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The Ford Bronco combines fun style and off-road chops like little else. From its retro-inspired bodywork to its brawny construction, this American SUV is built for a good time on the trails. Because of that, it’s been a hit with consumers.

Ford offers a range of Bronco trims—including 2-door and 4-door body styles—tailored to individual budgets and preferences. That lets more people get behind the wheel of this iconic sport utility vehicle.

Using Ford’s Build and Price tool, I configured a new Bronco that’s a mix of solid value and high-end equipment. Here’s what I ended up with.

Realistic 2024 Ford Bronco build: trim and powertrain

I live in the Green Mountains of Northern Vermont. Conditions can get pretty harsh here. From snowy mornings to beat-up back roads, I need an SUV with rugged performance and a strong powertrain. I’m also an outdoor enthusiast, so I need plenty of room to store my gear. But I don’t want a lot of luxury add-ons. Using the Ford Build and Price tool, here’s how I spec’ed my Bronco.

To start, I chose the Black Diamond trim in a 4-door body style. At $43,370 (plus destination) it brings off-road upgrades like a locking rear diff, heavy-duty skid plates, and rock rails. Having four doors gives me plenty of room for family and friends, along with storage for snowboards and related equipment.

Next up was picking a powertrain. The 4-door Bronco Black Diamond is a big vehicle. At around 5,000 lbs, it has the heft of a rugged off-roader. To that end, I picked the optional 2.7-liter turbo V6 with 330 hp and 415 lb-ft of torque. That also added a 10-speed auto, for a total price increase of $4,140.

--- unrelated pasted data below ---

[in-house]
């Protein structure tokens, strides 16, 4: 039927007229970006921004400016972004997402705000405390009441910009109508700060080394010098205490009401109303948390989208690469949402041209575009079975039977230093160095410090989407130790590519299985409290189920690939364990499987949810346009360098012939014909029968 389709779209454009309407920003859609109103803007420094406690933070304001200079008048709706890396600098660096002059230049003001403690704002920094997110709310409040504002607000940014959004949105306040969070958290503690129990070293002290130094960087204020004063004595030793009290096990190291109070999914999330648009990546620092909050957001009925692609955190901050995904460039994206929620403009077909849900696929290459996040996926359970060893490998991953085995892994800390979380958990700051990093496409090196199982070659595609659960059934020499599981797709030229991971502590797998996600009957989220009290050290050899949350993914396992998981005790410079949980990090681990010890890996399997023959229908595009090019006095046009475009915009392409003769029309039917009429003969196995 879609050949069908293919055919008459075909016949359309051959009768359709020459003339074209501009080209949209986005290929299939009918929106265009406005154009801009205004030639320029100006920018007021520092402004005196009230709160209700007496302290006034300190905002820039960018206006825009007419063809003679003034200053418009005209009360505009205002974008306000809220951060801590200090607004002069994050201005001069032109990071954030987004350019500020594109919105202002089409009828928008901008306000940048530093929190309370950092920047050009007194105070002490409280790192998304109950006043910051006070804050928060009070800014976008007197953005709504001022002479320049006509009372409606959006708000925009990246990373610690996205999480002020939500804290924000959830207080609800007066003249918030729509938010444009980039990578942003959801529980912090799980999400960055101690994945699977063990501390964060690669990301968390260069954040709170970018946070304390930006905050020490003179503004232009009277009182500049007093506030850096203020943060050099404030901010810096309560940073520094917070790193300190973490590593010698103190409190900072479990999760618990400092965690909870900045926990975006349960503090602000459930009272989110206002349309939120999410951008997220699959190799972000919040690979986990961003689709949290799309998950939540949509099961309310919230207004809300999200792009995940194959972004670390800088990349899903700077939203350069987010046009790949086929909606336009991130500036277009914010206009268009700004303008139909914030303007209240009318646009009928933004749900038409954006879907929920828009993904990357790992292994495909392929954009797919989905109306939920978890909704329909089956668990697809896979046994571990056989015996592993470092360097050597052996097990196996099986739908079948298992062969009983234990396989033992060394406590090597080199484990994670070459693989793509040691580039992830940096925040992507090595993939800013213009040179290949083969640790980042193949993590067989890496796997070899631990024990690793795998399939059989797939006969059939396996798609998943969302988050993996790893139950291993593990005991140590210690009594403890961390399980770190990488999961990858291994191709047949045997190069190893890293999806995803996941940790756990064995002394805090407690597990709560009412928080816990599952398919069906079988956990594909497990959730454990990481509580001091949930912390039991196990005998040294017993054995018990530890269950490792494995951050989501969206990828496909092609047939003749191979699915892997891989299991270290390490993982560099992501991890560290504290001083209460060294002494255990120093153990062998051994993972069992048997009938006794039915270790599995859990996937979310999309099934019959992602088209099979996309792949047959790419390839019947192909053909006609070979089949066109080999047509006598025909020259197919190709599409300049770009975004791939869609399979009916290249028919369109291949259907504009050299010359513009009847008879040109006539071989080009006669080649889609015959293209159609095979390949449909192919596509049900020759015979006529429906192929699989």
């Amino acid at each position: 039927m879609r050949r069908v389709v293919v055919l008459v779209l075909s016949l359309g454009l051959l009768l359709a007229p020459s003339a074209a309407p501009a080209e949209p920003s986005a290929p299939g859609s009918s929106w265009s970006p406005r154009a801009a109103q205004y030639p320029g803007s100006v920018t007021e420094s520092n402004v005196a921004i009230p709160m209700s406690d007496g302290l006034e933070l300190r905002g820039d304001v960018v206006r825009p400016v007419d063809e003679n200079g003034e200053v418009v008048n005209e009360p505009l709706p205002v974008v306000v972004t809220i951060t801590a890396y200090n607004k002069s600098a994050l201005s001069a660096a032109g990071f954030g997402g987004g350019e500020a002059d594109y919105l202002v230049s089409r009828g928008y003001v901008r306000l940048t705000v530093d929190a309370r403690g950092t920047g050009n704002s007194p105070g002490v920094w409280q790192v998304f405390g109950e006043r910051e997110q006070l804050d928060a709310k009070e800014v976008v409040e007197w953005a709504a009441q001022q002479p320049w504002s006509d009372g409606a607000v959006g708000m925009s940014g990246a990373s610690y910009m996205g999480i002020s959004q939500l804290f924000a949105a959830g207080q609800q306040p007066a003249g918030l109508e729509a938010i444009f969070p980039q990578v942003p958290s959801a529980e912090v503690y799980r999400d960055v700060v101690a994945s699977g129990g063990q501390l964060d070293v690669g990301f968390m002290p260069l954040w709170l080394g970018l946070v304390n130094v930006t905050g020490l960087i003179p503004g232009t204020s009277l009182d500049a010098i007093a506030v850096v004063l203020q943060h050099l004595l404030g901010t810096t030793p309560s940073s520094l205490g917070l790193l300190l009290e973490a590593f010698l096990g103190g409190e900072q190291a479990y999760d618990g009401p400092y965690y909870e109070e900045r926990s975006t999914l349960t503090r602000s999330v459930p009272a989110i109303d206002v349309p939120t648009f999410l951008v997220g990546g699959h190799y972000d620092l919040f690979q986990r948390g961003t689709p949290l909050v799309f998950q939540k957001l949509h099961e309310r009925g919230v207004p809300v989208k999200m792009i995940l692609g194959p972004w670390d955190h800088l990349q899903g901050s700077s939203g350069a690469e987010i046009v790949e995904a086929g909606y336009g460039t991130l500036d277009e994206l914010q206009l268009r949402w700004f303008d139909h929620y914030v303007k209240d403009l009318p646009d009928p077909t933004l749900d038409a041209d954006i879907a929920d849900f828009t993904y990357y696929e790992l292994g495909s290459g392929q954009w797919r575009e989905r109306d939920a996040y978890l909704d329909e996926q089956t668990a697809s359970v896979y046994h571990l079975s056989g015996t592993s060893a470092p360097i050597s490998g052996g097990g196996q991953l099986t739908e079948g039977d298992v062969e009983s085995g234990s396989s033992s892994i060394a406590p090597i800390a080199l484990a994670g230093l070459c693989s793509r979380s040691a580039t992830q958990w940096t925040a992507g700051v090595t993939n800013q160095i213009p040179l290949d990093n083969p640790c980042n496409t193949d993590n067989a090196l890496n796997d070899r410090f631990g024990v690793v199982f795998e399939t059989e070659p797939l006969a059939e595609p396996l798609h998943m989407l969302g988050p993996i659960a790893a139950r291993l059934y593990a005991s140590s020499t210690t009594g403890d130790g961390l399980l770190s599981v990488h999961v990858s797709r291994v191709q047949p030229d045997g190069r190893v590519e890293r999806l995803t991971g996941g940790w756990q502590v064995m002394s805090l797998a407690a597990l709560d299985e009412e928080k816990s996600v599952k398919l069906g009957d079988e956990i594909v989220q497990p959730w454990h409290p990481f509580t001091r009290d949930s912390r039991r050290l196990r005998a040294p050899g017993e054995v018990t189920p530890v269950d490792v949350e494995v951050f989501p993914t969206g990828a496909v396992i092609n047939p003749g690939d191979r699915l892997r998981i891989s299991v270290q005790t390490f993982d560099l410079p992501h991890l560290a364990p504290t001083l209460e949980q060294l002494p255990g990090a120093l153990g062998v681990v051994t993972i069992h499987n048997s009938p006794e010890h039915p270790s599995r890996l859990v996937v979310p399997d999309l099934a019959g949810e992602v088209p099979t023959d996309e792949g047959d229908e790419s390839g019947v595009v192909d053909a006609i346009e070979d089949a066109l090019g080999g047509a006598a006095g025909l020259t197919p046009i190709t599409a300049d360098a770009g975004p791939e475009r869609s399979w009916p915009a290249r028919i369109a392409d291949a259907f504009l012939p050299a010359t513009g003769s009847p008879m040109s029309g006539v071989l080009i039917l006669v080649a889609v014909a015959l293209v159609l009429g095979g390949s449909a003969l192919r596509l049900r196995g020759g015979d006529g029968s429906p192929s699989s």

The standard part-time 4×4 system had plenty of capability for my needs, and the seven G.O.A.T. (Goes Over Any Type of Terrain) modes brought efficiency and traction.

There are plenty of options and accessories


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With a simple yet capable build so far, I added personalized options for a unique ride. With so many new Broncos on the road these days, it was fun to configure something a little different. Here’s what I picked.

To begin, I went with Hot Pepper Red Metallic Tintcoat paint ($495). It brought a vibrant appearance to the already energetic-looking SUV. Not only that, but its metallic sheen added depth and spark.

Next, I added a hard top for $1,895. When it’s below zero and snowing, having extra protection is vital.

For extra style and function, I opted for the fender flare kit ($520). Not only did that bring trophy truck looks, but also paint protection in challenging conditions.

Lastly, I added a spare tire cover with TG stamping ($120) for even more retro nostalgia.

Inside, the standard marine grade vinyl seats, 7-speaker sound system, and 12-inch LCD touchscreen suited me just fine. I didn’t feel the need to dress up my utilitarian build.

In the end, my realistic Ford Bronco build totaled $52,315 (plus destination). For that, I got a function-first SUV with sweet retro style and rugged equipment. Without adding too many comfort and convenience options, this classic SUV’s brawny essence shined through. For a Vermont winter, it’s an excellent package.